doi:10.1038/msb.2010.76
PMCID: PMC2990639  PMID: 20924354
Arabidopsis; flower; intron; transcriptome; translation
13.  eIF4EBP3L Acts as a Gatekeeper of TORC1 In Activity-Dependent Muscle Growth by Specifically Regulating Mef2ca Translational Initiation 
PLoS Biology  2013;11(10):e1001679.
Muscle activity promotes muscle growth through the TOR-4EBP pathway by controlling the translation of specific mRNAs, including Mef2ca, a muscle transcription factor required for normal growth.
Muscle fiber size is activity-dependent and clinically important in ageing, bed-rest, and cachexia, where muscle weakening leads to disability, prolonged recovery times, and increased costs. Inactivity causes muscle wasting by triggering protein degradation and may simultaneously prevent protein synthesis. During development, muscle tissue grows by several mechanisms, including hypertrophy of existing fibers. As in other tissues, the TOR pathway plays a key role in promoting muscle protein synthesis by inhibition of eIF4EBPs (eukaryotic Initiation Factor 4E Binding Proteins), regulators of the translational initiation. Here, we tested the role of TOR-eIF4EBP in a novel zebrafish muscle inactivity model. Inactivity triggered up-regulation of eIF4EBP3L (a zebrafish homolog of eIF4EBP3) and diminished myosin and actin content, myofibrilogenesis, and fiber growth. The changes were accompanied by preferential reduction of the muscle transcription factor Mef2c, relative to Myod and Vinculin. Polysomal fractionation showed that Mef2c decrease was due to reduced translation of mef2ca mRNA. Loss of Mef2ca function reduced normal muscle growth and diminished the reduction in growth caused by inactivity. We identify eIF4EBP3L as a key regulator of Mef2c translation and protein level following inactivity; blocking eIF4EBP3L function increased Mef2ca translation. Such blockade also prevented the decline in mef2ca translation and level of Mef2c and slow myosin heavy chain proteins caused by inactivity. Conversely, overexpression of active eIF4EBP3L mimicked inactivity by decreasing the proportion of mef2ca mRNA in polysomes, the levels of Mef2c and slow myosin heavy chain, and myofibril content. Inhibiting the TOR pathway without the increase in eIF4EBP3L had a lesser effect on myofibrilogenesis and muscle size. These findings identify eIF4EBP3L as a key TOR-dependent regulator of muscle fiber size in response to activity. We suggest that by selectively inhibiting translational initiation of mef2ca and other mRNAs, eIF4EBP3L reprograms the translational profile of muscle, enabling it to adjust to new environmental conditions.
Author Summary
Most genes are transcribed into mRNA and then translated into proteins that function in various cellular processes. Initiation of mRNA translation is thus a fundamental control point in gene expression. Working in a zebrafish model, we have found that muscle activity (or inactivity) can differentially regulate the translation of specific mRNAs and thereby control the growth of skeletal muscle. Emerging evidence suggests that control of translational initiation of particular mRNAs by an intracellular signaling pathway acting through TORC1 is a major regulator of cell growth and function. We show here that muscle activity both activates the TORC1 pathway and suppresses the expression of a downstream TORC1 target—the translational inhibitor eIF4EBP3L. This removes a brake on translation of certain mRNAs. Conversely, we show that muscle inactivity can up-regulate this translational inhibitor, thereby causing reduced translation of these mRNAs. One of the mRNAs targeted in this manner by eIF4EBP3L is Mef2ca, which encodes a transcription factor that promotes assembly of muscle contractile apparatus. Our work thus reveals a mechanism by which muscle growth can be differentially influenced depending on the context of muscle activity (or lack thereof). If this pathway operates in people, it may help explain how exercise regulates muscle growth and performance.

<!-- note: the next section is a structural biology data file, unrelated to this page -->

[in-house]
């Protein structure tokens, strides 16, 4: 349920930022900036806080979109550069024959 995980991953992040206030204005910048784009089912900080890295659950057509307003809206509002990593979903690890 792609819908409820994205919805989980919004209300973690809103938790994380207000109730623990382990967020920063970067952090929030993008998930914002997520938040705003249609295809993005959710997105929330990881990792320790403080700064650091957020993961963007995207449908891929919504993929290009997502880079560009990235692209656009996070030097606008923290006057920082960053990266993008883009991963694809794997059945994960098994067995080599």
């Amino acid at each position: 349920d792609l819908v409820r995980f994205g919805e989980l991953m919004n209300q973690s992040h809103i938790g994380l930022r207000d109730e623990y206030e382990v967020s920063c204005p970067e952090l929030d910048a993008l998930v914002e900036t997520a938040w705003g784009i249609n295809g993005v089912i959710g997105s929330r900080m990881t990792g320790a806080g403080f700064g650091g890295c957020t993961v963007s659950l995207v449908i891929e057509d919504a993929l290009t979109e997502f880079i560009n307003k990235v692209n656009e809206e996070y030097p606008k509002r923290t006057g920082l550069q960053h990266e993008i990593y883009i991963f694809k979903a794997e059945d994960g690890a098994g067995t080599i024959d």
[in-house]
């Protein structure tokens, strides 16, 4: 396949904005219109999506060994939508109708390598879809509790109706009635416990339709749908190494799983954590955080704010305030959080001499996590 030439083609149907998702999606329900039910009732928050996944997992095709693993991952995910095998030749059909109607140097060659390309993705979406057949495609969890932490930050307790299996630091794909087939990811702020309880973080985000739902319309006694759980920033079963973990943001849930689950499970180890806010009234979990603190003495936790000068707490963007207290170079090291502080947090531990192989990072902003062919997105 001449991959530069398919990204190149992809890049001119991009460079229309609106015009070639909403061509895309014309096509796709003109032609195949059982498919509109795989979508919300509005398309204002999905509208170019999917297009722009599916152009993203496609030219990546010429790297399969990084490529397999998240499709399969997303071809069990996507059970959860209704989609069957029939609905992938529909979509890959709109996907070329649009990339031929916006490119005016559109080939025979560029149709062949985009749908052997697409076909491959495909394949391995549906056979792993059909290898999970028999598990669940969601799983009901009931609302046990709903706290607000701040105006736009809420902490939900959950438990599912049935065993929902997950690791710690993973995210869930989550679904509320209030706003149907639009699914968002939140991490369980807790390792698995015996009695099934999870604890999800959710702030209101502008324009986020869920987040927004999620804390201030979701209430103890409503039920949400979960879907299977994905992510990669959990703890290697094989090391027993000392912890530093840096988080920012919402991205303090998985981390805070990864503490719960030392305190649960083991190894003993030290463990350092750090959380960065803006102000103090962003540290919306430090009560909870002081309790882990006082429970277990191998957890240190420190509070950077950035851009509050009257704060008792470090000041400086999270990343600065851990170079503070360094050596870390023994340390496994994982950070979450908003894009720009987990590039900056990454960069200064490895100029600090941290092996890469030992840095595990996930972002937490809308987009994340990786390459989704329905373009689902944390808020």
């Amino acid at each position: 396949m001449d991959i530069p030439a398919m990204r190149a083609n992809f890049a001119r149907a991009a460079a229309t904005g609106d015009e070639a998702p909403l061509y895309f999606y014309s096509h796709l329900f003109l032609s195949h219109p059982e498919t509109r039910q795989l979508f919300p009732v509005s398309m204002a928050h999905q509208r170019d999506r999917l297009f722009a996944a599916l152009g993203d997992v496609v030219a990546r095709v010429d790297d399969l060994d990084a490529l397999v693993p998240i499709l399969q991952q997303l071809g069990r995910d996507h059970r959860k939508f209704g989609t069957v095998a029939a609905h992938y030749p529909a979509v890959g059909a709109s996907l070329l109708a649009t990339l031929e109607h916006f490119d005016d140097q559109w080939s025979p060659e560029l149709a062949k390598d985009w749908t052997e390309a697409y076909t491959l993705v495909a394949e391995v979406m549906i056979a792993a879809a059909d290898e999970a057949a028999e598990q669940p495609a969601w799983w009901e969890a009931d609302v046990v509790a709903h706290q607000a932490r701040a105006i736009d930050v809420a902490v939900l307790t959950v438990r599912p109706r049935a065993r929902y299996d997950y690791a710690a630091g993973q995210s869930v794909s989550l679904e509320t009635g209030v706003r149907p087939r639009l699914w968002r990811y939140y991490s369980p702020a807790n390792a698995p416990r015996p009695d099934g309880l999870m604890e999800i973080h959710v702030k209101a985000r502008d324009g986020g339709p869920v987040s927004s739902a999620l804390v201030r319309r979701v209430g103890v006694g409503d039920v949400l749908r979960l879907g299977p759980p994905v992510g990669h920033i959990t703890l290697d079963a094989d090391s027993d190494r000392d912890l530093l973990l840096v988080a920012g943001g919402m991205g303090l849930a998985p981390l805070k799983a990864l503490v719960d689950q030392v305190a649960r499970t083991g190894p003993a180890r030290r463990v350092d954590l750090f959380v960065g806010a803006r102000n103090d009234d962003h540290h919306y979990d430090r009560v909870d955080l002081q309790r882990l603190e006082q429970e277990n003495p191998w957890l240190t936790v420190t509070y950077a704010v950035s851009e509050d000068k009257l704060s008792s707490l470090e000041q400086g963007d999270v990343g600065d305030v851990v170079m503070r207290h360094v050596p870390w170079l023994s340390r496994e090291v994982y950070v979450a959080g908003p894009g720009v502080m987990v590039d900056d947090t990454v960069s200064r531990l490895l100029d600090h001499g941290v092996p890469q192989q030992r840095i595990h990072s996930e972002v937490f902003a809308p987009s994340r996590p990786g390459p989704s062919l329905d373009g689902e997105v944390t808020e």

doi:10.1371/journal.pbio.1001679
PMCID: PMC3797031  PMID: 24143132
14.  RpL22e, but not RpL22e-like-PA, is SUMOylated and localizes to the nucleoplasm of Drosophila meiotic spermatocytes 
Nucleus  2013;4(3):241-258.
Duplicated ribosomal protein (Rp) gene families often encode highly similar or identical proteins with redundant or unique roles. Eukaryotic-specific paralogues RpL22e and RpL22e-like-PA are structurally divergent within the N terminus and differentially expressed, suggesting tissue-specific functions. We previously identified RpL22e-like-PA as a testis Rp. Strikingly, RpL22e is detected in immunoblots at its expected molecular mass (m) of 33 kD and at increasing m of ~43–55 kD, suggesting RpL22e post-translational modification (PTM). Numerous PTMs, including N-terminal SUMOylation, are predicted computationally. Based on S2 cell co-immunoprecipitations, bacterial-based SUMOylation assays and in vivo germline-specific RNAi depletion of SUMO, we conclude that RpL22e is a SUMO substrate. Testis-specific PTMs are evident, including a phosphorylated version of SUMOylated RpL22e identified by in vitro phosphatase experiments. In ribosomal profiles from S2 cells, only unconjugated RpL22e co-sediments with active ribosomes, supporting an extra-translational role for SUMOylated RpL22e. Ectopic expression of an RpL22e N-terminal deletion (lacking SUMO motifs) shows that truncated RpL22e co-sediments with polysomes, implying that RpL22e SUMOylation is dispensable for ribosome biogenesis and function. In mitotic germ cells, both paralogues localize within the cytoplasm and nucleolus. However, within meiotic cells, phase contrast microscopy and co-immunohistochemical analysis with nucleolar markers nucleostemin1 and fibrillarin reveals diffuse nucleoplasmic, but not nucleolar RpL22e localization that transitions to a punctate pattern as meiotic cells mature, suggesting an RpL22e role outside of translation. Germline-specific knockdown of SUMO shows that RpL22e nucleoplasmic distribution is sensitive to SUMO levels, as immunostaining becomes more dispersed. Overall, these data suggest distinct male germline roles for RpL22e and RpL22e-like-PA.